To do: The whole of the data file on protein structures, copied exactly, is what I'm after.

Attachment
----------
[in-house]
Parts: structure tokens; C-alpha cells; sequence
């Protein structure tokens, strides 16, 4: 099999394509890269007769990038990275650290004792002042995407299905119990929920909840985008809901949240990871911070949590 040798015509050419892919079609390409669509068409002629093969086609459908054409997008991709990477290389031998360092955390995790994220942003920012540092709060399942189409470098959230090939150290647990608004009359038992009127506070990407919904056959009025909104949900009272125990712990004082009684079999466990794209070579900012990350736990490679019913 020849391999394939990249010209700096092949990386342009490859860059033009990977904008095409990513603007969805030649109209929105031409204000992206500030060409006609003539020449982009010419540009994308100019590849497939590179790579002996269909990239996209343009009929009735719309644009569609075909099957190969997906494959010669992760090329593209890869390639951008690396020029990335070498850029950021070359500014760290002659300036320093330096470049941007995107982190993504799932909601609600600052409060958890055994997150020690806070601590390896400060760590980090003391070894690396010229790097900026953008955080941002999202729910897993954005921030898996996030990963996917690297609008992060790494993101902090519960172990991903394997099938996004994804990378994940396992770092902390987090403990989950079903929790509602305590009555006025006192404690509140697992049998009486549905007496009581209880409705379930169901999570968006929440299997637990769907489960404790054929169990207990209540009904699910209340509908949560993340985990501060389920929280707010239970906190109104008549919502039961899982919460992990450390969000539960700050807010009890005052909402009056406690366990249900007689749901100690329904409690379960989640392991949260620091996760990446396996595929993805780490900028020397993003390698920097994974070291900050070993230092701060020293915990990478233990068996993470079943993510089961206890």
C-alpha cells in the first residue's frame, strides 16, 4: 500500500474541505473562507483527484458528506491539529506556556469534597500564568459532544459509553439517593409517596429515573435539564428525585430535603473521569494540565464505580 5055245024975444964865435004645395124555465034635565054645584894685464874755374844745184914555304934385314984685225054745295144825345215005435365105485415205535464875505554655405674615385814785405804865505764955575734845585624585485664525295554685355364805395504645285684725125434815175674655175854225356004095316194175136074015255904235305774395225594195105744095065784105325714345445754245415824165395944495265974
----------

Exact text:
[in-house]
Parts: structure tokens; C-alpha cells; sequence
């Protein structure tokens, strides 16, 4: 099999394509890269007769990038990275650290004792002042995407299905119990929920909840985008809901949240990871911070949590 040798015509050419892919079609390409669509068409002629093969086609459908054409997008991709990477290389031998360092955390995790994220942003920012540092709060399942189409470098959230090939150290647990608004009359038992009127506070990407919904056959009025909104949900009272125990712990004082009684079999466990794209070579900012990350736990490679019913 020849391999394939990249010209700096092949990386342009490859860059033009990977904008095409990513603007969805030649109209929105031409204000992206500030060409006609003539020449982009010419540009994308100019590849497939590179790579002996269909990239996209343009009929009735719309644009569609075909099957190969997906494959010669992760090329593209890869390639951008690396020029990335070498850029950021070359500014760290002659300036320093330096470049941007995107982190993504799932909601609600600052409060958890055994997150020690806070601590390896400060760590980090003391070894690396010229790097900026953008955080941002999202729910897993954005921030898996996030990963996917690297609008992060790494993101902090519960172990991903394997099938996004994804990378994940396992770092902390987090403990989950079903929790509602305590009555006025006192404690509140697992049998009486549905007496009581209880409705379930169901999570968006929440299997637990769907489960404790054929169990207990209540009904699910209340509908949560993340985990501060389920929280707010239970906190109104008549919502039961899982919460992990450390969000539960700050807010009890005052909402009056406690366990249900007689749901100690329904409690379960989640392991949260620091996760990446396996595929993805780490900028020397993003390698920097994974070291900050070993230092701060020293915990990478233990068996993470079943993510089961206890």
C-alpha cells in the first residue's frame, strides 16, 4: 500500500474541505473562507483527484458528506491539529506556556469534597500564568459532544459509553439517593409517596429515573435539564428525585430535603473521569494540565464505580 5055245024975444964865435004645395124555465034635565054645584894685464874755374844745184914555304934385314984685225054745295144825345215005435365105485415205535464875505554655405674615385814785405804865505764955575734845585624585485664525295554685355364805395504645285684725125434815175674655175854225356004095316194175136074015255904235305774395225594195105744095065784105325714345445754245415824165395944495265974